We can pray anywhere we want, but generally, if we want to sit down with the Liturgy of the Hours or the Rosary, the television and all other distraction needs to be shut off. Some will pray the Rosary from a recorded tape of the Rosary, and while this helps the elderly or homebound sick people, the Rosary is best prayed by saying the whole prayer, or at least the bottom half. Ideally, another person in your home can participate, and then it becomes a family prayer. This is of course also true in monasteries, convents and seminaries. Unfortunately not in all. Many teach that the Rosary is a personal devotion and not meant for communal prayer. I'm not sure I agree with that reasoning.

Although the Liturgy of the Hours can be, and often is said in community, most Secular Franciscans, apart from Fraternity meetings, will pray it alone. If this is the case, it is a wonderful practice to say these prayers of the Church in front of the Blessed Sacrament, be it at Adoration in an Adoration Chapel or Church, or in front of the Tabernacle. However, NOT during Holy Mass, please. Some older folks pray the Rosary during Mass, and if they're used to this for years, I won't dissuade you, although the norm is to say the Rosary apart from Holy Mass. Holy Mass has its own prayers, readings, hymns, etc., and we're kept pretty active with those, so I cannot quite see how any other prayer can be done at the same time while concentrating on the Mass.

While I was in religious life, as a monk (about 5 years), we were an order of brothers. Having no clerics in our midst, we daily attended Liturgy with a group of Benedictines at their Abbey. Benedictines, particularly the cloistered ones, sing the Liturgy of the Hours in Latin, in Gregorian Chant. They do this with great zeal and accuracy, and it is extremely conducive to meditation or contemplation. It is, in fact, beautiful, if Chant goes along with your musical tastes. Personally, I love polyphonic chant, which are groups of voices singing different tones together, music in which separate voices sing together, not in unison or octaves but as diverging parts. That is very special. These same Benedictine men did that also, jointly with a group of Benedictine nuns.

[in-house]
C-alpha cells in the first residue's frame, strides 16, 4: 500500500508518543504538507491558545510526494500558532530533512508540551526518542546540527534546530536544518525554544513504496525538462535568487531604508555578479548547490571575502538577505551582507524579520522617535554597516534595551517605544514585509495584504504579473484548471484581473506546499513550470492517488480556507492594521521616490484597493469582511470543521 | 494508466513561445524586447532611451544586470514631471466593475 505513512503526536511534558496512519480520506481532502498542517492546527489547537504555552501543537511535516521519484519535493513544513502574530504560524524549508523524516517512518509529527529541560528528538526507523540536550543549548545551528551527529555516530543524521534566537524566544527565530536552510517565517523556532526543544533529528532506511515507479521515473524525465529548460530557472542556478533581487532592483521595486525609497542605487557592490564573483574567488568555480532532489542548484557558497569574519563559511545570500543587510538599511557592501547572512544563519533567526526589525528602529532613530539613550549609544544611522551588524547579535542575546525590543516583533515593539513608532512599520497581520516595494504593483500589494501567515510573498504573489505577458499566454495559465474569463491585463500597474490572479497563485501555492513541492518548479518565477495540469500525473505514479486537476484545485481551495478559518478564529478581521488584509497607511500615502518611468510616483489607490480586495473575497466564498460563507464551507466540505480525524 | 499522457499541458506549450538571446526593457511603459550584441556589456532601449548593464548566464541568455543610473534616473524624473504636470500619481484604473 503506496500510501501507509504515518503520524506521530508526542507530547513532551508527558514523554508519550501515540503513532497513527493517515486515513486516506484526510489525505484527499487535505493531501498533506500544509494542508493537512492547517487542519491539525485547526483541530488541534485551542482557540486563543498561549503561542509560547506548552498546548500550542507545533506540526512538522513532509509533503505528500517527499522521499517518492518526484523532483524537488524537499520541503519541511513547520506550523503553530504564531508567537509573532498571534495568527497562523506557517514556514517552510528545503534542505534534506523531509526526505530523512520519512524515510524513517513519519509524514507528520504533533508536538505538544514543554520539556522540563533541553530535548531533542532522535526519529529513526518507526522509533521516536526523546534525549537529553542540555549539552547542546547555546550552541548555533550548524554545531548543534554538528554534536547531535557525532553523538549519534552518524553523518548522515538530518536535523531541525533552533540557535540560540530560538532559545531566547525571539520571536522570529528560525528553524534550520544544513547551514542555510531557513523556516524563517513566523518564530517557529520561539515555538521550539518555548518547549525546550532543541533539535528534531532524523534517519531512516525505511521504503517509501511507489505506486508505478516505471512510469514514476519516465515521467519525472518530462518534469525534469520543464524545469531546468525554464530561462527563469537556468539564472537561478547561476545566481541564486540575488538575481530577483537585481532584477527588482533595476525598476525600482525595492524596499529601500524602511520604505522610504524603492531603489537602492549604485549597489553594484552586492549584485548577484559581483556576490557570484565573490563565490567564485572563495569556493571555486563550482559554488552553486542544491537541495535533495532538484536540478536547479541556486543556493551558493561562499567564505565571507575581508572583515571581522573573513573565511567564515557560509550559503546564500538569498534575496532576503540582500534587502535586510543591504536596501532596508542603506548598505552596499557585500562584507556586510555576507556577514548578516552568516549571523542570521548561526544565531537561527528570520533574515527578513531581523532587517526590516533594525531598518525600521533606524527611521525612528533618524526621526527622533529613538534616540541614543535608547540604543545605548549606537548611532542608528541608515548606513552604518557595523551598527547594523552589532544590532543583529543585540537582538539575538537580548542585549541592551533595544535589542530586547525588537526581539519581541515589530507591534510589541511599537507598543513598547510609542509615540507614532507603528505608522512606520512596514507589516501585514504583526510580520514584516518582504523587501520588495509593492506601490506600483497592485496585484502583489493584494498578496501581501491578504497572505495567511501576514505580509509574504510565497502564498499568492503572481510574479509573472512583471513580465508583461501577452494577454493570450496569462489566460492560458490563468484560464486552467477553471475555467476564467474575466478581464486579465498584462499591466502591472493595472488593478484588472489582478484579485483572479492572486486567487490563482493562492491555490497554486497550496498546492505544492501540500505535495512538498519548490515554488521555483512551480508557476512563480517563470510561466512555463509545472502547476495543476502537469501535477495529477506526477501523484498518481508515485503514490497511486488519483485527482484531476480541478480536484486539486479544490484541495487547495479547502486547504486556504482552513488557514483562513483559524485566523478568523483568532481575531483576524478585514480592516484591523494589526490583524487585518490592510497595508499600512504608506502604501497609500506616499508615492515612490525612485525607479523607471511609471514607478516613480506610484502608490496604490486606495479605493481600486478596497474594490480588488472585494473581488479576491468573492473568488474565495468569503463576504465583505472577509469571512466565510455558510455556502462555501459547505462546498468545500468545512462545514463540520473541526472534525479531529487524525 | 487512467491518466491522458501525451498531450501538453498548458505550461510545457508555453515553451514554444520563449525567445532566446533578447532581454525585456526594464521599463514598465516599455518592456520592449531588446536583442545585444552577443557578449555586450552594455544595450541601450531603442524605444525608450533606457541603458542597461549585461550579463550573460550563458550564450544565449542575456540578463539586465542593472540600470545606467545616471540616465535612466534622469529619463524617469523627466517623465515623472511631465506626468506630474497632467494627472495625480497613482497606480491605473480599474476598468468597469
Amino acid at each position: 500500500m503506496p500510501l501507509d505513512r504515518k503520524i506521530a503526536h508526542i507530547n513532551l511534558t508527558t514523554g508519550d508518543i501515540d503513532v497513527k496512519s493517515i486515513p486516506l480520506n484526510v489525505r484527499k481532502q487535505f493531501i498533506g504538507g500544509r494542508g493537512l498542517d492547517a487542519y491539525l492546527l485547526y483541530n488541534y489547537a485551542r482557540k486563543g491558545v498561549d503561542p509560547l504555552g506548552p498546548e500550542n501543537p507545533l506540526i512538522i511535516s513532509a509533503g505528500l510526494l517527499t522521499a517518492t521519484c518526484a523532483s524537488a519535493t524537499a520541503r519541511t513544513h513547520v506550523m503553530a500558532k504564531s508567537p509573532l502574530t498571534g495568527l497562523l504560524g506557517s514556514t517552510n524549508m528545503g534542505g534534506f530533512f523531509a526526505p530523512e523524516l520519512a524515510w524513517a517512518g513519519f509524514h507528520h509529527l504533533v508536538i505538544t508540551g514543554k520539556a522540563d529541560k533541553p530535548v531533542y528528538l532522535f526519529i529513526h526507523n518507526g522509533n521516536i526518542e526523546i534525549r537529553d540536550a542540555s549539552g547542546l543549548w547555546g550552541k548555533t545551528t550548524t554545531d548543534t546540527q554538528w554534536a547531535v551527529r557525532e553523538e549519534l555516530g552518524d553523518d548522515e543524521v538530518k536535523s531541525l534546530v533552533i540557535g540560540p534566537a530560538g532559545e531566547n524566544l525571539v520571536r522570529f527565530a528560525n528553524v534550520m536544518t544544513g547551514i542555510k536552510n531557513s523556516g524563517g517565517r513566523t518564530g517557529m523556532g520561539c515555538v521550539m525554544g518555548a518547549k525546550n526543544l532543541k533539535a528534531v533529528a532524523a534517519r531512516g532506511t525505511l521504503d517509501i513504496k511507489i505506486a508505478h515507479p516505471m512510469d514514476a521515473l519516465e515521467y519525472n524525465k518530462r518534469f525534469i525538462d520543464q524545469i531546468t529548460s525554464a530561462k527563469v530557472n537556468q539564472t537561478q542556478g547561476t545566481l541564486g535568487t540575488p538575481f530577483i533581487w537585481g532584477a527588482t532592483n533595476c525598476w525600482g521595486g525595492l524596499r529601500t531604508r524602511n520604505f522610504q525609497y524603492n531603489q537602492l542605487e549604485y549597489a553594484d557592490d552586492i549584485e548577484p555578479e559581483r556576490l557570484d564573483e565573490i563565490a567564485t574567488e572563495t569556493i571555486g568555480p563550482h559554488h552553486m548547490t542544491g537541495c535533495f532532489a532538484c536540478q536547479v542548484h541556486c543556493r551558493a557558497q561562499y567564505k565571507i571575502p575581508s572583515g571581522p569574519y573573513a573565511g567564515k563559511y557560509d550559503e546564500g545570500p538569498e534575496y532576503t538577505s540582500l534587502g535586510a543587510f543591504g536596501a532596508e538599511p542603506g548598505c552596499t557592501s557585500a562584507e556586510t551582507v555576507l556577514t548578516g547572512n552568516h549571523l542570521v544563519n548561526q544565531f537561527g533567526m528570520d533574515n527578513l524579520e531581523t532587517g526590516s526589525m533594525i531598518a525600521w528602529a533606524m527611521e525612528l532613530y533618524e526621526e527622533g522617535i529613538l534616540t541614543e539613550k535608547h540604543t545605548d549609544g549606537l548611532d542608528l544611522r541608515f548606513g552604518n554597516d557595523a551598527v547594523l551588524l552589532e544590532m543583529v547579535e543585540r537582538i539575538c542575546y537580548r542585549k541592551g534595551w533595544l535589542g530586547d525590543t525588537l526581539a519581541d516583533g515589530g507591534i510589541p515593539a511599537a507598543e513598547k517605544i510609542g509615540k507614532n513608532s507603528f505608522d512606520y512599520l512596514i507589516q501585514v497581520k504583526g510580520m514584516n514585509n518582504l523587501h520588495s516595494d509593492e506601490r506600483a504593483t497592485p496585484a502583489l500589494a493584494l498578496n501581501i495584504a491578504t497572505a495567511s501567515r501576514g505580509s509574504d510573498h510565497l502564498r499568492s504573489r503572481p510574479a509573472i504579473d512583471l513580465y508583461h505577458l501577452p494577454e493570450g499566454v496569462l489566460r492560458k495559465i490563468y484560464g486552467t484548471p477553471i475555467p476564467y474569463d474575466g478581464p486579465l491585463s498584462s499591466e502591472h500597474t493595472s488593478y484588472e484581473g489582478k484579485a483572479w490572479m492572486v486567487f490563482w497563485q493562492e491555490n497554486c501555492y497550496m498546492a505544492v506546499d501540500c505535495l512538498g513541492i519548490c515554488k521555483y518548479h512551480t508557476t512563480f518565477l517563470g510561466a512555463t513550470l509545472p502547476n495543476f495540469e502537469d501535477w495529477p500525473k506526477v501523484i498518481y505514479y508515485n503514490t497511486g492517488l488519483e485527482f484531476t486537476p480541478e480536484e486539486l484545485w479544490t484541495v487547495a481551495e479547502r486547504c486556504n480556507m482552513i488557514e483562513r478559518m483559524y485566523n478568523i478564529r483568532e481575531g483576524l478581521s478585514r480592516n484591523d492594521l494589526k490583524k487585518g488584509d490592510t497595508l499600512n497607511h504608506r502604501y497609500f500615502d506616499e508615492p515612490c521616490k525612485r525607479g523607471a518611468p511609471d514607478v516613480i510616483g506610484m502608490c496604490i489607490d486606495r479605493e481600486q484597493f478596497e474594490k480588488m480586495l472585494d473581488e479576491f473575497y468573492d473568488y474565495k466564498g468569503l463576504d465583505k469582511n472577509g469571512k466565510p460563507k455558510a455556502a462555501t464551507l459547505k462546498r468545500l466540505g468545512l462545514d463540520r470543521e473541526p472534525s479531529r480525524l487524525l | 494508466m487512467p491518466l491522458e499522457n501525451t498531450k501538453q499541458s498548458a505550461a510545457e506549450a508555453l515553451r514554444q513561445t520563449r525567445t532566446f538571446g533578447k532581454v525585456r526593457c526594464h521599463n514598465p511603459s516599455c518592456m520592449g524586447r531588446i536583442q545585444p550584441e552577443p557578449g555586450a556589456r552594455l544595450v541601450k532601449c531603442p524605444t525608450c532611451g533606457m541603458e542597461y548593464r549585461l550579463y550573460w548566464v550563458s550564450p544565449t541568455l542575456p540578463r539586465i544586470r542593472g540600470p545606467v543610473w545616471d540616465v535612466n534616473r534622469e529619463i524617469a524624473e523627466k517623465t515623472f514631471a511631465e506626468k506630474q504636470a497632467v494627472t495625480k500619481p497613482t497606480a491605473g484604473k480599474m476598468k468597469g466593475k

Jesus refers to private prayer as that done in your private room. ...When you pray, go to your inner room, close the door, and pray to your Father in secret. And your Father who sees in secret will repay you. [Mat 6:6] Here, "inner room" does not necessarily refer to a physical room, but more as "apart from other people." One can just disconnect from conversation, and move to the street away from the house you are in, and there you can pray in secret, too. I used to go take long walks in the woods, where I was alone with God. Or, you can sit next to the pool, or on a terrace, and you are alone with God.

Have you ever heard the term "Controlling the Senses?" That is what we have to do, when we are receiving numerous distractions while praying. The senses I mean are those of hearing, seeing, smell, taste, and feeling. Let me give some subtle examples of these. Suppose we are distracted from our prayer, or listening to God, when someone comes in the room, and our ears attune automatically to what is spoken ... so we must control our hearing and just forget that the other person is there. Yes, it can be done.

Stop looking through windows, at people (e.g. what they are wearing, if they are fidgetting or not), in short control your eyes. Keeping your eyes focussed on the Tabernacle will assure that you stay with the prayer you have begun. Or, a lovely lady comes in, and your nose instantly becomes aware of the perfume she is wearing, and you begin to think of other perfumy smells, that may have led to less noble ideas. And now, the fat is in the fire again, for your prayer is interrupted by your concentration on what you are smelling. Taste works in a similar way, I won't get into that one, but I am sure you get the picture. And, of course, feeling is worst of all. A supposed innocent touch or even a handshake can take your thoughts away from prayer and church totally, especially if you do not have firm control of your senses.

Let's face it, we are all sexual persons. No one can deny that because it is part and parcel of how we were created, but if we check our senses through some solid self-control, you'll be able to live a life of greater purity and you won't get constantly distracted in prayer.

Keep praying, and may God bless you. Next time I'll reflect on: 3. Prayer of Reparation


Fred Schaeffer, SFO
16 January, 2009